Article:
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‘It’s impossible to play for more than 30 minutes without feeling I’m about to die’: lawn-mowing games uncut
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‘It’s impossible to play for more than 30 minutes without feeling I’m about to die’: lawn-mowing games uncut

There’s a school of thought that insists video games are purely about escapism. Where else can you pretend you’re a US Marine Force Recon (Call of Duty), a heroic eco warrior preventing a dodgy company from draining a planet’s spiritual energy (Final Fantasy), or a football manager (Football Manager) – all from the comfort of your sofa?

But the antithesis of these thrills-and-spills experiences are the so-called anti-escapist games. Farming Simulator, PowerWash Simulator, Euro Truck Simulator – these hugely successful titles challenge the whole concept of interactive entertainment as something, well, exciting. Now we have what at first glance appears the most boring of all, Lawn Mowing Simulator.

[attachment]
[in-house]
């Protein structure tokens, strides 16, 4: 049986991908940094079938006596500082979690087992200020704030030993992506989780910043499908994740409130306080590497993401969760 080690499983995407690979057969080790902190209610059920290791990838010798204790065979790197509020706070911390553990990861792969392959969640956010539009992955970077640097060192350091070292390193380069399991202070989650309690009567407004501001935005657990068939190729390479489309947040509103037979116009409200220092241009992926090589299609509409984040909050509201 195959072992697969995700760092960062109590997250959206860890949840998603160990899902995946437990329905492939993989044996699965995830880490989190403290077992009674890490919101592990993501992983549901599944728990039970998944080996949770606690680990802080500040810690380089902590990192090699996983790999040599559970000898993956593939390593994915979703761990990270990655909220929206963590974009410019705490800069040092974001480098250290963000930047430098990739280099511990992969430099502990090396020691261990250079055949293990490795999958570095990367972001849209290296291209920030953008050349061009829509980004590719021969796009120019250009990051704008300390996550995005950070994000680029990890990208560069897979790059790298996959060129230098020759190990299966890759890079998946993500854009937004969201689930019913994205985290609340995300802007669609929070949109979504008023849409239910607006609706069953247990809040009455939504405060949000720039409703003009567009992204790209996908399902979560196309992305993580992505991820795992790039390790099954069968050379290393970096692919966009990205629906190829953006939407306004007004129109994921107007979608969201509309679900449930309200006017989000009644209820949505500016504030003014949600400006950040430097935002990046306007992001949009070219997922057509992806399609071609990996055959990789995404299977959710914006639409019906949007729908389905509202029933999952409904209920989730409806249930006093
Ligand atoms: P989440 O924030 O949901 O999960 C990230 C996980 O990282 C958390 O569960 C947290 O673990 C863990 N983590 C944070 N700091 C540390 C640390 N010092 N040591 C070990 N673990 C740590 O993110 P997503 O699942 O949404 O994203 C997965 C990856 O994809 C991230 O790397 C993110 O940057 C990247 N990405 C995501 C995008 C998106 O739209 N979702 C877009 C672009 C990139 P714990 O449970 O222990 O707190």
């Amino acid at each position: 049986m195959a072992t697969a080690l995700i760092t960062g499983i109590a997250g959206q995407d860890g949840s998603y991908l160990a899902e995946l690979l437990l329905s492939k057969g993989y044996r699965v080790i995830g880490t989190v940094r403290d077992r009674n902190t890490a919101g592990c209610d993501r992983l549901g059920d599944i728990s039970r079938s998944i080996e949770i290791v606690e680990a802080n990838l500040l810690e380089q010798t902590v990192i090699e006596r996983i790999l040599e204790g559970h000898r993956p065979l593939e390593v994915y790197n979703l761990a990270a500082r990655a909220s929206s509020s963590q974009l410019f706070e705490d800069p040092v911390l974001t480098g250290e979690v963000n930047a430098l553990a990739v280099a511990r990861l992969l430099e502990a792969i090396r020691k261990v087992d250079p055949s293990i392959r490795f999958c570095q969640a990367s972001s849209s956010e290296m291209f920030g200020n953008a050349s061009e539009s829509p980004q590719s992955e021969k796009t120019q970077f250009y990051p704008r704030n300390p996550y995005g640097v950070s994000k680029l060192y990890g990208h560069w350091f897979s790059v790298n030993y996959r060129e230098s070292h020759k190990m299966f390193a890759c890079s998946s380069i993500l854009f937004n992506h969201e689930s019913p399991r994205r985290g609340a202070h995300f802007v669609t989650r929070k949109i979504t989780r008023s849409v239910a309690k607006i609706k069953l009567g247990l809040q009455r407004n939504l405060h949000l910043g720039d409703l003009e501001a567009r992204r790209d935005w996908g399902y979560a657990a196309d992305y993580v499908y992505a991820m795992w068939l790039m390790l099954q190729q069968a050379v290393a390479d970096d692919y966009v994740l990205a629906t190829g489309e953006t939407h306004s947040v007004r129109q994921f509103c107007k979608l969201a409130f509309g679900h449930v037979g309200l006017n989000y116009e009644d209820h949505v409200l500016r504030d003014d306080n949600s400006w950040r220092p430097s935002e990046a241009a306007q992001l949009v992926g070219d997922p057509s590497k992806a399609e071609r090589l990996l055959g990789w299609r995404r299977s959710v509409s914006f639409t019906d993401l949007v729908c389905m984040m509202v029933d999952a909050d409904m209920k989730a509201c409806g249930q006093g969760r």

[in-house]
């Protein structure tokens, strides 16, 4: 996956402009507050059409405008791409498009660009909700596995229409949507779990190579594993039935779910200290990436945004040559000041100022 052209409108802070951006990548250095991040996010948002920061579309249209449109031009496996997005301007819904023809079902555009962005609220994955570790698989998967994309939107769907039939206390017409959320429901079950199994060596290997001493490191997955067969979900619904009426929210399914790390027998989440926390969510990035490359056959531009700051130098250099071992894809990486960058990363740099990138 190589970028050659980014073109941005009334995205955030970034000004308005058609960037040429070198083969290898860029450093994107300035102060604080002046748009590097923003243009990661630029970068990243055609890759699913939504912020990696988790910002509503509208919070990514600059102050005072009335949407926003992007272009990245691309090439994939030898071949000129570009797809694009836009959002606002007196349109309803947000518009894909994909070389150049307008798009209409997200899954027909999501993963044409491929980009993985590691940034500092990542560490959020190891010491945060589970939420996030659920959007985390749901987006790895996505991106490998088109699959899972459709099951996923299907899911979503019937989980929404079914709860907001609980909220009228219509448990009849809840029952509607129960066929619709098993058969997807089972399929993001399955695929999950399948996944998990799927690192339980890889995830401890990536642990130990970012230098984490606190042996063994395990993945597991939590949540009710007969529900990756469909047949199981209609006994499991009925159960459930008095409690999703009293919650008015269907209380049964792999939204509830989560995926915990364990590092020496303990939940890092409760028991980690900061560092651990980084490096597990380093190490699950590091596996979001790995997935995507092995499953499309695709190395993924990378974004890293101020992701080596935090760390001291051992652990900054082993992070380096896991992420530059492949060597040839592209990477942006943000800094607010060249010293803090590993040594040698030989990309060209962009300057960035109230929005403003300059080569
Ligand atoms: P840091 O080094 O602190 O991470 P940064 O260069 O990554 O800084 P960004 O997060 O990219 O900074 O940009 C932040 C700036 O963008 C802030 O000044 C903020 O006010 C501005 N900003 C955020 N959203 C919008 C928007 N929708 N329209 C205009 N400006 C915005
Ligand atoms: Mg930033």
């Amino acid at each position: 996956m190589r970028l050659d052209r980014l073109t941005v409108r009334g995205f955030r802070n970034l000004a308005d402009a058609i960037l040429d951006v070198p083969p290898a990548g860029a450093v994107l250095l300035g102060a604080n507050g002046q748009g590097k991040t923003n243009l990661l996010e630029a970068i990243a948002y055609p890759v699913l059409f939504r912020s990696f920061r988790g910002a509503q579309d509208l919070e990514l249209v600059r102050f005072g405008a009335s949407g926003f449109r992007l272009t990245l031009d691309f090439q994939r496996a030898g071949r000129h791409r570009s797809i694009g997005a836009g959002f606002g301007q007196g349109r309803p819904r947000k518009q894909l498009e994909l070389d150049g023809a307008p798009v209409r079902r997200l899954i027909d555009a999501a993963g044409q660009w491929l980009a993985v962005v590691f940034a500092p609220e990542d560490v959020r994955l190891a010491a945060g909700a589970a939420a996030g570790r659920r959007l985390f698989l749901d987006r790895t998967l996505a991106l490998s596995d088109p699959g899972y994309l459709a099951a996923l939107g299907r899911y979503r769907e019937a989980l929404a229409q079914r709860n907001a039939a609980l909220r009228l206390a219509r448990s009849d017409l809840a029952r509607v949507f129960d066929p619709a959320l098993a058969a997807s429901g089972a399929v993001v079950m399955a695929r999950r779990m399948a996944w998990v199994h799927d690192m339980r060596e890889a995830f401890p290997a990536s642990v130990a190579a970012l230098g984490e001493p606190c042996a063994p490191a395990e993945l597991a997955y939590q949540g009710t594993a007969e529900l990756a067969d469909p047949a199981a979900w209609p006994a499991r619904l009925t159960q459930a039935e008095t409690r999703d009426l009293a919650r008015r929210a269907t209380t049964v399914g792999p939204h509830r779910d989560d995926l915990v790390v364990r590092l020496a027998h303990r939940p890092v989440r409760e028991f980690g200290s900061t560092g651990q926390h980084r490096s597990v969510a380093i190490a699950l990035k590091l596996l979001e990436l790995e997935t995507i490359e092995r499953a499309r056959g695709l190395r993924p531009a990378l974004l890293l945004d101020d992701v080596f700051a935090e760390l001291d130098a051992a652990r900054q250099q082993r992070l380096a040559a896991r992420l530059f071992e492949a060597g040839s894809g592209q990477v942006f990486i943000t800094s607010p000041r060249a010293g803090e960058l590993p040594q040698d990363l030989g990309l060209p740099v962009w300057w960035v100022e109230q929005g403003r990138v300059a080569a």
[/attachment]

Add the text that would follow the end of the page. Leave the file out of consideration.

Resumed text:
Recreating the act of trimming grass is nothing new. Advanced Lawnmower Simulator for the ZX Spectrum came free on a Your Sinclair magazine cover tape in 1988. Written as an April fool joke by writer Duncan MacDonald, it mocked all the Jet Bike, BMX and Grand Prix simulators by budget game house Codemasters. In spite of this, Advanced Lawnmower Simulator spawned legions of clones and fans and even its own rubbish games competition where people still, to this day, try to write the worst game possible on the ZX Spectrum.